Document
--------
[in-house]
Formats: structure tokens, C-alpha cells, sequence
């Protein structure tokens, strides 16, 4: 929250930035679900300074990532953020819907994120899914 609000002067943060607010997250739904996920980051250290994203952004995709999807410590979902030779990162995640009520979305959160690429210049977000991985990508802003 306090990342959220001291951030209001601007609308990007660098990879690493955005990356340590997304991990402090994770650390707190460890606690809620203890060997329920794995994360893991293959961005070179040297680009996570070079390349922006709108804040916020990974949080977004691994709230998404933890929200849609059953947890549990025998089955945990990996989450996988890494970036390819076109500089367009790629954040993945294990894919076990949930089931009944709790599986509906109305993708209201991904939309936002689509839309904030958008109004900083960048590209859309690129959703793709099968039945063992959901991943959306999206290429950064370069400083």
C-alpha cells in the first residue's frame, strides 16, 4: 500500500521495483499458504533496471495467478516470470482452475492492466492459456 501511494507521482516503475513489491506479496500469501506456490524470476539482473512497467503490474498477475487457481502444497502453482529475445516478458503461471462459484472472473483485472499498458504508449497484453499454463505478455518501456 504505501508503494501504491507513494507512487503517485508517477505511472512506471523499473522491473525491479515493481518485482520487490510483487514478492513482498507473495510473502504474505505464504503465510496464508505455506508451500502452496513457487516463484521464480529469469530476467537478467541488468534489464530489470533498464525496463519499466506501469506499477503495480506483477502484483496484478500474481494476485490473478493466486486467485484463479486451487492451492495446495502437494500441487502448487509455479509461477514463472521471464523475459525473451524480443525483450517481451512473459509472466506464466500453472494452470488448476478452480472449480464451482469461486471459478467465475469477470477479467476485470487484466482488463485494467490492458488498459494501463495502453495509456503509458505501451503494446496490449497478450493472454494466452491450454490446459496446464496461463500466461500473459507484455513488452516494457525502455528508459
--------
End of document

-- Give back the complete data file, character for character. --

[in-house]
Formats: structure tokens, C-alpha cells, sequence
């Protein structure tokens, strides 16, 4: 929250930035679900300074990532953020819907994120899914 609000002067943060607010997250739904996920980051250290994203952004995709999807410590979902030779990162995640009520979305959160690429210049977000991985990508802003 306090990342959220001291951030209001601007609308990007660098990879690493955005990356340590997304991990402090994770650390707190460890606690809620203890060997329920794995994360893991293959961005070179040297680009996570070079390349922006709108804040916020990974949080977004691994709230998404933890929200849609059953947890549990025998089955945990990996989450996988890494970036390819076109500089367009790629954040993945294990894919076990949930089931009944709790599986509906109305993708209201991904939309936002689509839309904030958008109004900083960048590209859309690129959703793709099968039945063992959901991943959306999206290429950064370069400083």
C-alpha cells in the first residue's frame, strides 16, 4: 500500500521495483499458504533496471495467478516470470482452475492492466492459456 501511494507521482516503475513489491506479496500469501506456490524470476539482473512497467503490474498477475487457481502444497502453482529475445516478458503461471462459484472472473483485472499498458504508449497484453499454463505478455518501456 504505501508503494501504491507513494507512487503517485508517477505511472512506471523499473522491473525491479515493481518485482520487490510483487514478492513482498507473495510473502504474505505464504503465510496464508505455506508451500502452496513457487516463484521464480529469469530476467537478467541488468534489464530489470533498464525496463519499466506501469506499477503495480506483477502484483496484478500474481494476485490473478493466486486467485484463479486451487492451492495446495502437494500441487502448487509455479509461477514463472521471464523475459525473451524480443525483450517481451512473459509472466506464466500453472494452470488448476478452480472449480464451482469461486471459478467465475469477470477479467476485470487484466482488463485494467490492458488498459494501463495502453495509456503509458505501451503494446496490449497478450493472454494466452491450454490446459496446464496461463500466461500473459507484455513488452516494457525502455528508459